The Lyric Opera looks to Renaissance paintings for fresh insight on Verdi.
WHEN Oct 27–Nov 23
WHERE Lyric Opera, 20 N Wacker Dr (312-332-2244, lyricopera.org)
Right now, 200 semis are hauling U2’s gigantic space-spider stage set. The rock stars’ Soldier Field ego pit stop September 12 and 13 is the epitome of modern musical theatricality. In the meantime, a modest train of trailers is shipping backdrops from a specialty construction shop in San Diego for a more aged sort of musical theater—the Lyric Opera’s production of Ernani. Though the opera house staged Verdi’s lesser-known 1844 dramma lirico during the work’s trendy revival in the 1980s, this is an all-new production, brainstormed by the Lyric’s production design director, Scott Marr.
“When I first got the assignment, I went to the Art Institute and sat in front of El Greco’s Assumption of the Virgin,” says Marr. “I pulled references from that—feeling, color.” The Renaissance painting originates from 16th-century Spain, the precise setting for Verdi’s tale of bandits, marriage and suicide. Marr found inspiration for costumes in other period oils—a wedding dress in a portrait of Eleanor del Toledo, Ernani’s monk disguise in El Greco’s depiction of Saint Bernardino. Many of the garments are being produced in a seemingly unglamorous locale: Wisconsin. Seamstress Kitty Schweitzer, an old friend of Marr’s, previously built outfits for Shrek the Musical in her small Racine-based shop.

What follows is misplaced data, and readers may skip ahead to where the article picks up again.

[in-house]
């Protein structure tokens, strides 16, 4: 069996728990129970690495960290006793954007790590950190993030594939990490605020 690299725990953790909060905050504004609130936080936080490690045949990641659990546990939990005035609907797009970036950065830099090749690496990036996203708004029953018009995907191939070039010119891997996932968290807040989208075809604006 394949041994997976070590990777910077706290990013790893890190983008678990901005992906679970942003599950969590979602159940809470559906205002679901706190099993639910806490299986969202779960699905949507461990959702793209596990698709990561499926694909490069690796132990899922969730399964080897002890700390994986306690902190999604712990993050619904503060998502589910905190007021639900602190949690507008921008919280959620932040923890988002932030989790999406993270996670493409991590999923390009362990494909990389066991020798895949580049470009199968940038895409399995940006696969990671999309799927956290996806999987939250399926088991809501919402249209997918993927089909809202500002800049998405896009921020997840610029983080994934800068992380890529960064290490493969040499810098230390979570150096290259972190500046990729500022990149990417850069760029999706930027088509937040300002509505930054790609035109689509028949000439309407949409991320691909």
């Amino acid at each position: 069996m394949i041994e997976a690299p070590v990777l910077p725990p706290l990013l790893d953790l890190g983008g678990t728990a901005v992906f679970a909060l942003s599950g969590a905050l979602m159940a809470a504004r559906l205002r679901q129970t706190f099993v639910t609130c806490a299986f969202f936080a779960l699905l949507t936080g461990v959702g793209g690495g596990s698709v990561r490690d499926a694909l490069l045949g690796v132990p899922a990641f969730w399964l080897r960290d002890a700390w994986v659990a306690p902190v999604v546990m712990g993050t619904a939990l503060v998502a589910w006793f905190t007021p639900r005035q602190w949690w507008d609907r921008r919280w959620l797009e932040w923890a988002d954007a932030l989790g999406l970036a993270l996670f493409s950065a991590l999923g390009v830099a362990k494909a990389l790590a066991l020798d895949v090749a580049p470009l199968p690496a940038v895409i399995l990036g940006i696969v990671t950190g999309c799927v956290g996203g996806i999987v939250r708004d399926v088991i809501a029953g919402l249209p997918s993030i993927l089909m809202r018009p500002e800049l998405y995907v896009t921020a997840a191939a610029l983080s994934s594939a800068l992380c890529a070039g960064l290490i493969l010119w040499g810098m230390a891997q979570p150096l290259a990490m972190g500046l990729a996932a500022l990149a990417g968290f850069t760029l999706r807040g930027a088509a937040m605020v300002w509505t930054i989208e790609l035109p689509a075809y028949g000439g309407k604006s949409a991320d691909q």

The brush-and-canvas influence, as well an homage to tradition, doesn’t stop with the threads. “My style is very painterly. I am old fashioned in that way,” Marr explains. “A lot of scenery used to be painted when Verdi wrote this piece, and especially in the 16th century. I wanted it to have that feeling.” While the set is fairly straightforward—primarily sliding panels and dropped borders—the sensuous detail is anything but.
Moorish ornamentation covers every surface; ornate patterns overlap and layer. Marr built rose windows in the bottoms of custom chandeliers to dapple kaleidoscopic tones on the floor, a parquet star surrounded by colored marble tile. Real marble? “No, faux,” Marr says. “That would weigh a ton! The Lyric would kill me. Not to mention the cost.” This is theater, after all. Leave the marble to Bono’s bathroom.
Check out the other sections in our 2009 Fall Preview: